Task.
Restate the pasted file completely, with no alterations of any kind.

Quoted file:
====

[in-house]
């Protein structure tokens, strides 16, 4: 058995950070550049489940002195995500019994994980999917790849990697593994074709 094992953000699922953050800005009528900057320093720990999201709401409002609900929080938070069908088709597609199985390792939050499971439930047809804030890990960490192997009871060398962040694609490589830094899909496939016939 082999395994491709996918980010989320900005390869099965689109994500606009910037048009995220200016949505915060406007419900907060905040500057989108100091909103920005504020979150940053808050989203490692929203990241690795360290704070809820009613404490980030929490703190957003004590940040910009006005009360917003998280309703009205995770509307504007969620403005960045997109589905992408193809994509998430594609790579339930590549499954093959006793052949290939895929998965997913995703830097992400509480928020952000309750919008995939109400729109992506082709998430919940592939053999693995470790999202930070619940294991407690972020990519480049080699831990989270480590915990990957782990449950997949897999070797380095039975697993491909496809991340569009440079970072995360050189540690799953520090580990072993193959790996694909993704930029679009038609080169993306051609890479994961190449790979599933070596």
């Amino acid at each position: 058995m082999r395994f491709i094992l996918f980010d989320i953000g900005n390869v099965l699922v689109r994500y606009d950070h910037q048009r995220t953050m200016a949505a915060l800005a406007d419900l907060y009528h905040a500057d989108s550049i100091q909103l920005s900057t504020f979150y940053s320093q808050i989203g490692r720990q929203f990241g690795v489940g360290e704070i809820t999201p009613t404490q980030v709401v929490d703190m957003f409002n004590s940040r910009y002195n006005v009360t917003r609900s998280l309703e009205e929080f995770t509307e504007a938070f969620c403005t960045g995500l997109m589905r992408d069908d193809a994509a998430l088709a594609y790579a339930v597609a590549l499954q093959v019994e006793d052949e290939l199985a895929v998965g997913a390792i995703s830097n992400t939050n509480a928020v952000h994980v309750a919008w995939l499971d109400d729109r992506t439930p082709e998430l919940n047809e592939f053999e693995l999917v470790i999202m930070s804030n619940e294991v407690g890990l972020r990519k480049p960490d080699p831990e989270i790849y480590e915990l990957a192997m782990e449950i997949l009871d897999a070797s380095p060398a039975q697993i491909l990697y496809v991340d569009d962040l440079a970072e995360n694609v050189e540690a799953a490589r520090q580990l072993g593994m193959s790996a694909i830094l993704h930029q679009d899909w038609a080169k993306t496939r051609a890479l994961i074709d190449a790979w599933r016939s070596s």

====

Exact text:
[in-house]
């Protein structure tokens, strides 16, 4: 058995950070550049489940002195995500019994994980999917790849990697593994074709 094992953000699922953050800005009528900057320093720990999201709401409002609900929080938070069908088709597609199985390792939050499971439930047809804030890990960490192997009871060398962040694609490589830094899909496939016939 082999395994491709996918980010989320900005390869099965689109994500606009910037048009995220200016949505915060406007419900907060905040500057989108100091909103920005504020979150940053808050989203490692929203990241690795360290704070809820009613404490980030929490703190957003004590940040910009006005009360917003998280309703009205995770509307504007969620403005960045997109589905992408193809994509998430594609790579339930590549499954093959006793052949290939895929998965997913995703830097992400509480928020952000309750919008995939109400729109992506082709998430919940592939053999693995470790999202930070619940294991407690972020990519480049080699831990989270480590915990990957782990449950997949897999070797380095039975697993491909496809991340569009440079970072995360050189540690799953520090580990072993193959790996694909993704930029679009038609080169993306051609890479994961190449790979599933070596």
């Amino acid at each position: 058995m082999r395994f491709i094992l996918f980010d989320i953000g900005n390869v099965l699922v689109r994500y606009d950070h910037q048009r995220t953050m200016a949505a915060l800005a406007d419900l907060y009528h905040a500057d989108s550049i100091q909103l920005s900057t504020f979150y940053s320093q808050i989203g490692r720990q929203f990241g690795v489940g360290e704070i809820t999201p009613t404490q980030v709401v929490d703190m957003f409002n004590s940040r910009y002195n006005v009360t917003r609900s998280l309703e009205e929080f995770t509307e504007a938070f969620c403005t960045g995500l997109m589905r992408d069908d193809a994509a998430l088709a594609y790579a339930v597609a590549l499954q093959v019994e006793d052949e290939l199985a895929v998965g997913a390792i995703s830097n992400t939050n509480a928020v952000h994980v309750a919008w995939l499971d109400d729109r992506t439930p082709e998430l919940n047809e592939f053999e693995l999917v470790i999202m930070s804030n619940e294991v407690g890990l972020r990519k480049p960490d080699p831990e989270i790849y480590e915990l990957a192997m782990e449950i997949l009871d897999a070797s380095p060398a039975q697993i491909l990697y496809v991340d569009d962040l440079a970072e995360n694609v050189e540690a799953a490589r520090q580990l072993g593994m193959s790996a694909i830094l993704h930029q679009d899909w038609a080169k993306t496939r051609a890479l994961i074709d190449a790979w599933r016939s070596s």